A gripping mystery, a thoughtful portrait of friendship, and a love song to the natural world.
Sally Piper describes her new novel The Geography of Friendship (UQP 2018) as a story about female friendships, bushwalking and predatory men, and that is indeed what she gives us: a tight and tense narrative of a chilling bush hike, set above the exploration of deeper themes of identity, feminism, fear, cruelty, self-preservation, guilt and revenge.
Samantha, Lisa and Nicole, now in their forties, were once best friends. As thirteen-year-olds, they had each other’s backs; they were united, loyal and devoted. But when, in their twenties, they embark on a bushwalk in an isolated location, and experience a frightening encounter with a stranger, their actions – and their reactions – lead to a rupture in their relationship that is never healed. Now, twenty years later, they decide to return to the scene of their previous trauma, and to again hike the same terrain. But nothing is the same, and everything has changed. As each woman replays the past, reviewing and questioning her own decisions and choices, it becomes ever more evident how that past has come to haunt each of them, and to irrevocably change the course of their lives.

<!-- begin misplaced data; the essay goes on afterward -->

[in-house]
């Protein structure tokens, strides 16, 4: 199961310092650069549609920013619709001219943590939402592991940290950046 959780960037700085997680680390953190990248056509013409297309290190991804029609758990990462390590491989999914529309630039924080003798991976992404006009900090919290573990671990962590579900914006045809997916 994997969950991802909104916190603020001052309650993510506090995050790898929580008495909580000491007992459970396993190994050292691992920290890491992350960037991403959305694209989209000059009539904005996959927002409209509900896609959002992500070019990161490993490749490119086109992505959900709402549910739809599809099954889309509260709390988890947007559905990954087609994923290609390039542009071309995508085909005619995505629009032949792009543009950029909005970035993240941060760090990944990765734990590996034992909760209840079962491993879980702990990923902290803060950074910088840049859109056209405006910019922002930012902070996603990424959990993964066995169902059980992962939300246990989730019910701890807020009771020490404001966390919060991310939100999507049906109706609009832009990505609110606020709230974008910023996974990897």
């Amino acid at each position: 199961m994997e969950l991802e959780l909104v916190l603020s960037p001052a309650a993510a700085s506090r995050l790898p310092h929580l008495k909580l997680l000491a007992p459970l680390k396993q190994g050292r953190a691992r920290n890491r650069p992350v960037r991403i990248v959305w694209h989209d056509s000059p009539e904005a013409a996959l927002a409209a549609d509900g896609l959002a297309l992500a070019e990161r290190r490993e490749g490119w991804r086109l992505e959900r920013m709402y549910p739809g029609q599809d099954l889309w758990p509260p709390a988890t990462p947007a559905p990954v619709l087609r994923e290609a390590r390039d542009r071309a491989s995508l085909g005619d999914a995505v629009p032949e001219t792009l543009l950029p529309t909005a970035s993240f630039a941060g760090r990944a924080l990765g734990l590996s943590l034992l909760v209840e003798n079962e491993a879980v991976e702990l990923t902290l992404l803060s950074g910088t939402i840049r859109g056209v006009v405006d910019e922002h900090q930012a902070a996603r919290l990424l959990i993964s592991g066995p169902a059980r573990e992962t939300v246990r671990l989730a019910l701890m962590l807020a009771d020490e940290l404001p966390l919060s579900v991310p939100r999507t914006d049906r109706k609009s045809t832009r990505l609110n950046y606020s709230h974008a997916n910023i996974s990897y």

The strengths of this book are threefold: the intimacy and specificity of the language around nature; the page-turning sense of suspense; and the ruminative and thought-provoking inner dialogues of each of the women.
Sally Piper is a keen bushwalker and nature-lover, and this is evident in her writing of this book.
‘Soil, root, branch – each provides her with a welcome disconnect from the human world; they feel kinder, more generous, and the demands they make upon her are of her own design, unlike the demands other people make. In this way gardening soothes her, allows her to let her guard down, to be someone else.’